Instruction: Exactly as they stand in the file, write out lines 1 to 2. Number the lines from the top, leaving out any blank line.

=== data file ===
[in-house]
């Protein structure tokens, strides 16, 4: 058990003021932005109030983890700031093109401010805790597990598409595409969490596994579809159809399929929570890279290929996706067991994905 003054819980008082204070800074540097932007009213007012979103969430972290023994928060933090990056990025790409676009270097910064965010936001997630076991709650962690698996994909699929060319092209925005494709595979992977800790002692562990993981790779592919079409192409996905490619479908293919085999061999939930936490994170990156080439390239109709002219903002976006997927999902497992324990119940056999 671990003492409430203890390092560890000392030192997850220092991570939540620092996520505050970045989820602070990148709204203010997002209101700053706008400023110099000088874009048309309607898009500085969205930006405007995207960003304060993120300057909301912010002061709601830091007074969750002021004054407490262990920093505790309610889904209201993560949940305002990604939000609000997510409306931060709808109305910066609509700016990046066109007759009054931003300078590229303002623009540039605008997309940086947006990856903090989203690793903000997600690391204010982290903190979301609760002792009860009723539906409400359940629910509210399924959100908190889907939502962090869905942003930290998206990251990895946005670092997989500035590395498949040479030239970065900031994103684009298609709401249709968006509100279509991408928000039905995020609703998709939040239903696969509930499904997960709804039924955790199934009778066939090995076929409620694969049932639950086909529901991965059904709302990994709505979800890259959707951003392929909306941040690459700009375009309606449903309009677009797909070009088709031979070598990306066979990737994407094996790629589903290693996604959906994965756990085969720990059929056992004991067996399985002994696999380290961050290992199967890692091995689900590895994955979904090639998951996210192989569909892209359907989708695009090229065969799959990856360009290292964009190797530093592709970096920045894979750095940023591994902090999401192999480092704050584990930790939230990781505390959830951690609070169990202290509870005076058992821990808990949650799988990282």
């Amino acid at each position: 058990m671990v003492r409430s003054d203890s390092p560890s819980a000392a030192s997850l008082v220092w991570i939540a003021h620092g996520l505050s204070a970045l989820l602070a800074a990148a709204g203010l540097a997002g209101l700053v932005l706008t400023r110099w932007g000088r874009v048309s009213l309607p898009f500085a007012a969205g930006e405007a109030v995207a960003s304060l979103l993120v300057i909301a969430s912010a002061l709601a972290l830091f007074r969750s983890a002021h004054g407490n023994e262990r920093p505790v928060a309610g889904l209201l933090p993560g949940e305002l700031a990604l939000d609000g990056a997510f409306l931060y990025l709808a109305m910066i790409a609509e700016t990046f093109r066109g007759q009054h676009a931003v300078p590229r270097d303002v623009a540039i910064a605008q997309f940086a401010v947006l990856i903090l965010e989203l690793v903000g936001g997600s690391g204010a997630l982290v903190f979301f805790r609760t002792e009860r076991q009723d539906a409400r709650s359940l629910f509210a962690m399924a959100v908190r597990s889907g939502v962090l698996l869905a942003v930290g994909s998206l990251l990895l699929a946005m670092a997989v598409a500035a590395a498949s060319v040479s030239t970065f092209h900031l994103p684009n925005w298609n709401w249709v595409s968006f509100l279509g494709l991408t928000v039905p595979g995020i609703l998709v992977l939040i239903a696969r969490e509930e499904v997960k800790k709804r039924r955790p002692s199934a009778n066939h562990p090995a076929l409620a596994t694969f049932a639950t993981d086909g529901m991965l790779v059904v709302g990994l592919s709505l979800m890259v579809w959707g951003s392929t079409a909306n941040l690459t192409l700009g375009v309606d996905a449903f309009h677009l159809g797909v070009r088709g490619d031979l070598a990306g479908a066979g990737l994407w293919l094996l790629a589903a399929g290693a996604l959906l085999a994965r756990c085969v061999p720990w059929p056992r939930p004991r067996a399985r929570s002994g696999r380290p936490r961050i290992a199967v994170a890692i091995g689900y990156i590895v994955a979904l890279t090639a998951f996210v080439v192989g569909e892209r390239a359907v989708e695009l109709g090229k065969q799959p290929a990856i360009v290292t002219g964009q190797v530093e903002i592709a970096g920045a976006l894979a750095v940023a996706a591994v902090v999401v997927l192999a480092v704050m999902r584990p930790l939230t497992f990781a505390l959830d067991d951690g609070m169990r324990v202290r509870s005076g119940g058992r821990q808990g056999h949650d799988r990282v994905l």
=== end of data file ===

[in-house]
């Protein structure tokens, strides 16, 4: 058990003021932005109030983890700031093109401010805790597990598409595409969490596994579809159809399929929570890279290929996706067991994905 003054819980008082204070800074540097932007009213007012979103969430972290023994928060933090990056990025790409676009270097910064965010936001997630076991709650962690698996994909699929060319092209925005494709595979992977800790002692562990993981790779592919079409192409996905490619479908293919085999061999939930936490994170990156080439390239109709002219903002976006997927999902497992324990119940056999 671990003492409430203890390092560890000392030192997850220092991570939540620092996520505050970045989820602070990148709204203010997002209101700053706008400023110099000088874009048309309607898009500085969205930006405007995207960003304060993120300057909301912010002061709601830091007074969750002021004054407490262990920093505790309610889904209201993560949940305002990604939000609000997510409306931060709808109305910066609509700016990046066109007759009054931003300078590229303002623009540039605008997309940086947006990856903090989203690793903000997600690391204010982290903190979301609760002792009860009723539906409400359940629910509210399924959100908190889907939502962090869905942003930290998206990251990895946005670092997989500035590395498949040479030239970065900031994103684009298609709401249709968006509100279509991408928000039905995020609703998709939040239903696969509930499904997960709804039924955790199934009778066939090995076929409620694969049932639950086909529901991965059904709302990994709505979800890259959707951003392929909306941040690459700009375009309606449903309009677009797909070009088709031979070598990306066979990737994407094996790629589903290693996604959906994965756990085969720990059929056992004991067996399985002994696999380290961050290992199967890692091995689900590895994955979904090639998951996210192989569909892209359907989708695009090229065969799959990856360009290292964009190797530093592709970096920045894979750095940023591994902090999401192999480092704050584990930790939230990781505390959830951690609070169990202290509870005076058992821990808990949650799988990282």